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domingo, 8 de novembro de 2015
Born to be Blue review: 'a lilting jazz biopic'
Ethan Hawke makes a riveting Chet Baker in this free-flowing biopic of the legendary trumpeter
Much like the lilting melodies that curl around it like cigarette smoke, Robert Budreau’s film about the life of the trumpet player Chet Baker, which screened earlier this week at the Tokyo Film Festival, is jazz, not gospel.
Using a handful of key events during Baker’s life in the mid-1960s as inspiration, Budreau noodles and riffs around them, allowing the action to unspool in whichever direction feels natural. The result is a film that, despite its lack of interest in recreating Baker’s life down to the last cough and sneeze, feels truthful down to its bones – and another vital reminder, along with Danny Boyle’s Steve Jobs, that biopics can reveal much about their subjects while only showing us a sliver of their lives.
Take the opening sequence, in which Baker (Ethan Hawke), the "James Dean of jazz", one of the form’s all-time great trumpet soloists, and a heroin addict until his death in 1988 – is lying on the floor of an Italian prison cell in the early 1960s. A tarantula crawls from the bell of his trumpet – not a good omen – and a Hollywood producer looms into shot and offers him a role in a movie.
Cut to Baker at New York's Birdland jazz club in 1954: the girls are gorgeous, the music is hot, the visuals are brooding black and white. After a barnstorming show, Baker tumbles into his dressing room with a groupie, who offers him heroin, and the pair collapse on the sofa, half-naked and aglow with glamour.
Then… cut again. The image jumps into colour, and the camera pulls back to reveal we’re on a film set.
“Was it really like this?” the girl asks. “Nah,” replies Baker. “If this were real there would be vomit everywhere.” The film in which the Hollywood producer cast him, you suddenly realise, was the story of his life, which you’re now watching – complete with a shiny shell of sugar-coating.
It’s a daring gambit from Budreau, immediately drawing attention to the fact that no biopic can, or perhaps even should, attempt to tell the whole truth about its subject. Agendas will always be at play, and everyone has a story to tell. Jane (Carmen Ejogo, Coretta Scott King in Selma), the actress playing Baker’s various girlfriends in the film, can’t comprehend why any of these women ever stayed with this philanderer and drug addict. “All I understand about them is they had big tits,” she adds sceptically, yanking two wads of padding out of her bra.
Yet Jane herself is a blend of various girlfriends from Baker’s real life – in the film, she’s a device disguised as a person, while in the film-within-the-film, she’s a person playing a device. (As for the self-starring biopic, Dino De Laurentiis did indeed pitch it to Baker in 1960 while he was awaiting trial in Italy, although that was as far as things got.) But the film never becomes swamped by its layers: they’re just a playful acknowledgement that a degree of artistic shorthand is at work.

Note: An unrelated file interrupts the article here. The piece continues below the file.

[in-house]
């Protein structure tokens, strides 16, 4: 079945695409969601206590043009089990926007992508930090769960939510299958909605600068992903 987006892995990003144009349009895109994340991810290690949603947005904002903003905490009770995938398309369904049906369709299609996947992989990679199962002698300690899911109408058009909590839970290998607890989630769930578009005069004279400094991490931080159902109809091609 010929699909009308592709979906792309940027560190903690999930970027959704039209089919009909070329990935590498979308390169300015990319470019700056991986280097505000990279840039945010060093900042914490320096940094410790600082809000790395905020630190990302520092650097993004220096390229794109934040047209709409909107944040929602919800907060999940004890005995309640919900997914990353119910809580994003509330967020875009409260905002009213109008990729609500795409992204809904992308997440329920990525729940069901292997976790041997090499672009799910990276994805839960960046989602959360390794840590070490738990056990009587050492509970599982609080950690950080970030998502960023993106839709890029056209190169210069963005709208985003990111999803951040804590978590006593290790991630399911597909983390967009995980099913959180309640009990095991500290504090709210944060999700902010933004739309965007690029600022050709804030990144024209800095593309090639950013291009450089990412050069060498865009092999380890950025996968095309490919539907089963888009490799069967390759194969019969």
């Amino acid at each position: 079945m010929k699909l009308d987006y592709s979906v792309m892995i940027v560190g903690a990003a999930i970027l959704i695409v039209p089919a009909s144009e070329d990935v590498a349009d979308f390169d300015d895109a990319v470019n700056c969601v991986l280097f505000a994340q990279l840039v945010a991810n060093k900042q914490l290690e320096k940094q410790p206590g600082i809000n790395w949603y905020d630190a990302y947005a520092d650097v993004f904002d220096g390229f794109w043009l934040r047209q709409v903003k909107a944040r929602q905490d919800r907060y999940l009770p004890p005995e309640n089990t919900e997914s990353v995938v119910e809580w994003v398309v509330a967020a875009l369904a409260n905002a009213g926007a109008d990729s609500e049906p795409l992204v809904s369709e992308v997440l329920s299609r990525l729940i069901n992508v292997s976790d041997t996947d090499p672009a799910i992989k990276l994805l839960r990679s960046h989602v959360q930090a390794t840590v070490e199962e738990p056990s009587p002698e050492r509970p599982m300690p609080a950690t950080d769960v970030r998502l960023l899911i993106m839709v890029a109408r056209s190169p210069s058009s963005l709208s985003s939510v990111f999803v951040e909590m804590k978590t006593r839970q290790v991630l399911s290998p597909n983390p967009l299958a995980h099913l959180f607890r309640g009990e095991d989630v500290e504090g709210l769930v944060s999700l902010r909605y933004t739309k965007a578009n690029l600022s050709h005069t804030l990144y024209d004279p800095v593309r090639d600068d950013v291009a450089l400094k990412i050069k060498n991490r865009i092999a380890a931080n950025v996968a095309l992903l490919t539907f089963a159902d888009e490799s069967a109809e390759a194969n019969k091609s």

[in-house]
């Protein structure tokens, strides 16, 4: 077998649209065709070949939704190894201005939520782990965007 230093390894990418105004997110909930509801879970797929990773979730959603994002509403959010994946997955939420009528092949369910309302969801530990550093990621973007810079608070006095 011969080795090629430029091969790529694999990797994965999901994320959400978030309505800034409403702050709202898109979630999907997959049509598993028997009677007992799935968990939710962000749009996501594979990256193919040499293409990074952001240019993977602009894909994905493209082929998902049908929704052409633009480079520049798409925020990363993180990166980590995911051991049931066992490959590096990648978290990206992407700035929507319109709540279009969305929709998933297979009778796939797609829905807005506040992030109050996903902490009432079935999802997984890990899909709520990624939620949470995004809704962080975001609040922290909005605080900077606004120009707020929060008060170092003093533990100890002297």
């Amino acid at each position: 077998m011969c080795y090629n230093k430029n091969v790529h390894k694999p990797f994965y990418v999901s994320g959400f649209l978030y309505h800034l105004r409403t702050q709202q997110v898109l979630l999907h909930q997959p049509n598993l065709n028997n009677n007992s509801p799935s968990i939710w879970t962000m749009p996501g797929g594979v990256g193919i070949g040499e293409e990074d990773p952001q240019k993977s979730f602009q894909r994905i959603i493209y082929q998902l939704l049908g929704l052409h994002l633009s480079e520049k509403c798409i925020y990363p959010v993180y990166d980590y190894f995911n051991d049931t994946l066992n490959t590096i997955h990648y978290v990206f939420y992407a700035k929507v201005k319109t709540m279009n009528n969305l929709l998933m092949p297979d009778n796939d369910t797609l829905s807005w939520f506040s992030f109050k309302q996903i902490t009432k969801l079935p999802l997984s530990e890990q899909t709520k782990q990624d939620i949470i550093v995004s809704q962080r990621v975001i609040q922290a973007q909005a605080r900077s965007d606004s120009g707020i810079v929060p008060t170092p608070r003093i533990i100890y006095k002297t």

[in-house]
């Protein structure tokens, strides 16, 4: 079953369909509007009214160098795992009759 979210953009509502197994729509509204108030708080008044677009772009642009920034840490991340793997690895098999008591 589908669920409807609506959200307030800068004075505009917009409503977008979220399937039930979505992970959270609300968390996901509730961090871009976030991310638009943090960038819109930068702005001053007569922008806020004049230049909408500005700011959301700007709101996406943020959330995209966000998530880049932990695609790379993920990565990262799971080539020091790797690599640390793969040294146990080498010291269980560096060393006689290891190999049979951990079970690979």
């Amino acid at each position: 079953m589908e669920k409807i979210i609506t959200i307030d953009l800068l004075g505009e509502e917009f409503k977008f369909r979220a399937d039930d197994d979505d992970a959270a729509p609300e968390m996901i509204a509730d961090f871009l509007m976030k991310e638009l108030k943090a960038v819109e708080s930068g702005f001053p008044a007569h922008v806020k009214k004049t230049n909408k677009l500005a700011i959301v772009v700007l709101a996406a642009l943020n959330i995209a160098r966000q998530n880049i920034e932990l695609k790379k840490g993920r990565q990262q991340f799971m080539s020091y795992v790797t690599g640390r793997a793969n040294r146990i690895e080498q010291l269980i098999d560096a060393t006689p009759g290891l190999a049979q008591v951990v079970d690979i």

Besides, the film is blessed with two lead performances that are nigh-on unswampable, given by two actors with sexual chemistry to spare. Hawke expertly captures Baker’s angular fragility, both in his languidly crumpled face and his voice – and what a voice Hawke turns out to have, full of uninsistent, weather-beaten yearning. (The equally impressive trumpet playing is by Kevin Turcotte.)
But the invaluable Ejogo goes one better, turning the patient lover role into a kind of always-whirring empathy machine, whose notionally passive role makes dramatic sense of Baker’s various triumphs and slip-ups.
Early in the film, Baker is badly beaten by his heroin dealer, and a large part of the plot follows the slow recuperation of his embouchure (the shaping of the lips to the mouthpiece of the instrument) and ego, while he simultaneously swaps heroin for methadone. But when it becomes clear the old magic is back, during a millpond-soft performance of My Funny Valentine, it’s Ejogo’s beautifully underplayed reactions that give the moment its power.
Born to be Blue runs into trouble when it stumbles into some of the biopic clichés it largely does well to avoid. A pained encounter between Chet and his unadmiring father (Stephen McHattie) at the family homestead feels a little dramatically slick despite its conspicuously rough-hewn edges, while a disastrous meeting with Jane’s parents (Eugene Clark, Barbara Eve Harris) crams months of inter-familial souring into a couple of preposterous minutes.
Low points like this remind you what Born to be Blue mostly isn’t – derivative, Oscar-baity, self-satisfied – and also what a minefield the biopic genre can be. Budreau, Hawke and Ejogo emerge a little dusty, but otherwise intact – and that counts as a win, for them, us, and Chet Baker alike.